Adams v. Ferguson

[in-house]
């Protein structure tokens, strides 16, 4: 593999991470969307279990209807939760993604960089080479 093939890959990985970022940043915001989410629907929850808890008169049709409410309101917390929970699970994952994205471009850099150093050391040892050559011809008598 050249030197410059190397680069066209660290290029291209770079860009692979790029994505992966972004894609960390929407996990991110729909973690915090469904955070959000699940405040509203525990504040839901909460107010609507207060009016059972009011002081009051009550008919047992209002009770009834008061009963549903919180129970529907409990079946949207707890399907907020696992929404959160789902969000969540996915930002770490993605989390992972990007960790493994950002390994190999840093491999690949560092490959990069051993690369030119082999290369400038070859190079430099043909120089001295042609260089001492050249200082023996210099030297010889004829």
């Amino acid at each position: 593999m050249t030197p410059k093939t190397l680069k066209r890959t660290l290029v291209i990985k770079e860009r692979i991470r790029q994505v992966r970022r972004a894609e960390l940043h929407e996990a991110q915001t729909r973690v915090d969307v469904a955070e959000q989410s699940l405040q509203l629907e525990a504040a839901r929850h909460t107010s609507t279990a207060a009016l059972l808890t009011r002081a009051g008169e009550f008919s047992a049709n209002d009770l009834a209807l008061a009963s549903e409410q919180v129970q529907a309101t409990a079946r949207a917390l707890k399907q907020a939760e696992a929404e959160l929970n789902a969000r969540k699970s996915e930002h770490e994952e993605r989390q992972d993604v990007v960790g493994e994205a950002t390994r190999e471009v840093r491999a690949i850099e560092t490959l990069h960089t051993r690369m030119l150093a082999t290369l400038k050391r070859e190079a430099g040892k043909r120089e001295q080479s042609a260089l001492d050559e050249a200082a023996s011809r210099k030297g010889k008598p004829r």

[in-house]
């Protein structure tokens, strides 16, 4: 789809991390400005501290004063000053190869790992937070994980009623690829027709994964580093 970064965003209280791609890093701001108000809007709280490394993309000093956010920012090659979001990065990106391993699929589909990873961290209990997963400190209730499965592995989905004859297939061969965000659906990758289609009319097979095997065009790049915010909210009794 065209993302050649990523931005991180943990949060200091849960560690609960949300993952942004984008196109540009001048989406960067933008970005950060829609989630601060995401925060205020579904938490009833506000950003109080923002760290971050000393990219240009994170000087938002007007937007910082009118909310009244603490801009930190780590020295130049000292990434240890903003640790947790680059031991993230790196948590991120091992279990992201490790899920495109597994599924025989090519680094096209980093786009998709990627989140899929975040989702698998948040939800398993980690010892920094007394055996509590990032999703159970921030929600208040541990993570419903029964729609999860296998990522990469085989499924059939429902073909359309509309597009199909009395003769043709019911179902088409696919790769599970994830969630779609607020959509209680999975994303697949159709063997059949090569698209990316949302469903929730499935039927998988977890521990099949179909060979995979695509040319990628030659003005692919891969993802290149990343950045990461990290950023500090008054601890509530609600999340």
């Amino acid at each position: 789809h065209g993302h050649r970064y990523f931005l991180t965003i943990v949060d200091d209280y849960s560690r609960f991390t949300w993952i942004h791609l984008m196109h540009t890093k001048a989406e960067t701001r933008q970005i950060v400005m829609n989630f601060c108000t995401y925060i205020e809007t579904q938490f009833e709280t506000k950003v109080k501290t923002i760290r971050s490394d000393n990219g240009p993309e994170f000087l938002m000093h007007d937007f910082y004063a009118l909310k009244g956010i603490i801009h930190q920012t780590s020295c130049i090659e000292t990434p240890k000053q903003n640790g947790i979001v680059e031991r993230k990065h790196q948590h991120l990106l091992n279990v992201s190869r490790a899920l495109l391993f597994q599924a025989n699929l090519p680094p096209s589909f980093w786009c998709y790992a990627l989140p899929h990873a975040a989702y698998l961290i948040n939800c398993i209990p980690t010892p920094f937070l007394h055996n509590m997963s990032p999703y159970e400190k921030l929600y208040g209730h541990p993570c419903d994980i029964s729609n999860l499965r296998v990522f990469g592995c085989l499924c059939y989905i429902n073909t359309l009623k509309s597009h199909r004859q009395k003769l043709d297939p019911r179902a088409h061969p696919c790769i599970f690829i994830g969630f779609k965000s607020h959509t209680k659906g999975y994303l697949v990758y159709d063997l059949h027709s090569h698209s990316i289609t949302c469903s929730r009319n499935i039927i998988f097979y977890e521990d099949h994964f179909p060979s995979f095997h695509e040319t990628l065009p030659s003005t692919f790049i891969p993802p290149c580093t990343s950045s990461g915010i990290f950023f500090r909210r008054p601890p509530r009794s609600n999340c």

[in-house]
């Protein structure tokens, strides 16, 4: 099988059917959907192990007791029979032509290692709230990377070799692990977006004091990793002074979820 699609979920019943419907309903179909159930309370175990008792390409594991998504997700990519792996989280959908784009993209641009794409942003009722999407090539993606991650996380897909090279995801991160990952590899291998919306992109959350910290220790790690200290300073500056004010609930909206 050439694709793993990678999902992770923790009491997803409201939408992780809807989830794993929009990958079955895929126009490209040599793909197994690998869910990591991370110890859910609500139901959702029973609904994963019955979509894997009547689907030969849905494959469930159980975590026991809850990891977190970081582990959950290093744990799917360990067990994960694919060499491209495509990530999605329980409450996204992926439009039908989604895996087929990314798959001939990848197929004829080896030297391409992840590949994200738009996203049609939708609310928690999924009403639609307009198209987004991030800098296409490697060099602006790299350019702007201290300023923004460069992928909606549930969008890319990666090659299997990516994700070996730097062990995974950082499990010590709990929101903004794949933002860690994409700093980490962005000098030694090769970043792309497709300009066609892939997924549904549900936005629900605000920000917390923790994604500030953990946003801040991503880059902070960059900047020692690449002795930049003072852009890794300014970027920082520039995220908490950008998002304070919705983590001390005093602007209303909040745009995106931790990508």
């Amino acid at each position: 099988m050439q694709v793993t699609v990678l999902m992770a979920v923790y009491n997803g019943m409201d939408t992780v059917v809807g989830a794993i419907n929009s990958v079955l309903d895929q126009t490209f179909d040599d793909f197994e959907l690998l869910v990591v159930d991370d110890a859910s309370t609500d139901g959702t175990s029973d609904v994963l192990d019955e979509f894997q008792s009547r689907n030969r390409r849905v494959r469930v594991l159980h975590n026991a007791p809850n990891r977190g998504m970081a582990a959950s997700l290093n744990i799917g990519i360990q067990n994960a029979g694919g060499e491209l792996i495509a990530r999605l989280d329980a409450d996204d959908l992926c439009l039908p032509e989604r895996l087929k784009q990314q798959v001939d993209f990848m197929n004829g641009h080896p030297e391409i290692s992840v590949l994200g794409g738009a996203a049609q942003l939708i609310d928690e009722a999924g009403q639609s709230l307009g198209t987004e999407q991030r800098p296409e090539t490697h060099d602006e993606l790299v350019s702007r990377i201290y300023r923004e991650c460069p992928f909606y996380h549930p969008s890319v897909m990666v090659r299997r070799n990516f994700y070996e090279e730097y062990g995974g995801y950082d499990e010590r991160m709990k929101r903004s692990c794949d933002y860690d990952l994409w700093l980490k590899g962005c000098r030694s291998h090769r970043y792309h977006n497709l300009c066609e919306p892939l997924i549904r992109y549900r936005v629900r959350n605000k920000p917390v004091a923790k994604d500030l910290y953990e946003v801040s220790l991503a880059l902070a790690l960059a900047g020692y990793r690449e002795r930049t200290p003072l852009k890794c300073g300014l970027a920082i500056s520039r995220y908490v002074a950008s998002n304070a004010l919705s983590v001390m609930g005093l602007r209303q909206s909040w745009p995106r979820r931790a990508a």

Plaintiff, the personal representative of Jamycheal Mitchell, filed suit against defendant and 49 others, alleging claims under 42 U.S.C. 1983 and state law. Jamycheal died from severe malnutrition in Regional Jail while awaiting a bed in the Hospital. Defendant was the Commissioner of the Virginia Department of Behavioral Health & Developmental Services, the agency responsible for overseeing state mental health hospitals. The Fourth Circuit held that it lacked jurisdiction to review the district court's denial of defendant's motion to dismiss the state law claims and remanded those claims to the district court. The court also held that Eleventh Amendment absolute immunity did not bar the suit where defendant was being sued in her personal capacity and plaintiff sought to recover only from defendant, not the Commonwealth of Virginia. Finally, the court held that defendant was entitled to qualified immunity from suit on the section 1983 claims where no clearly established law dictated that housing mentally ill inmates in prisons, rather than transferring them to state mental health facilities, automatically and alone amounted to an objectively excessive risk to inmate health and safety. View "Adams v. Ferguson" on Justia Law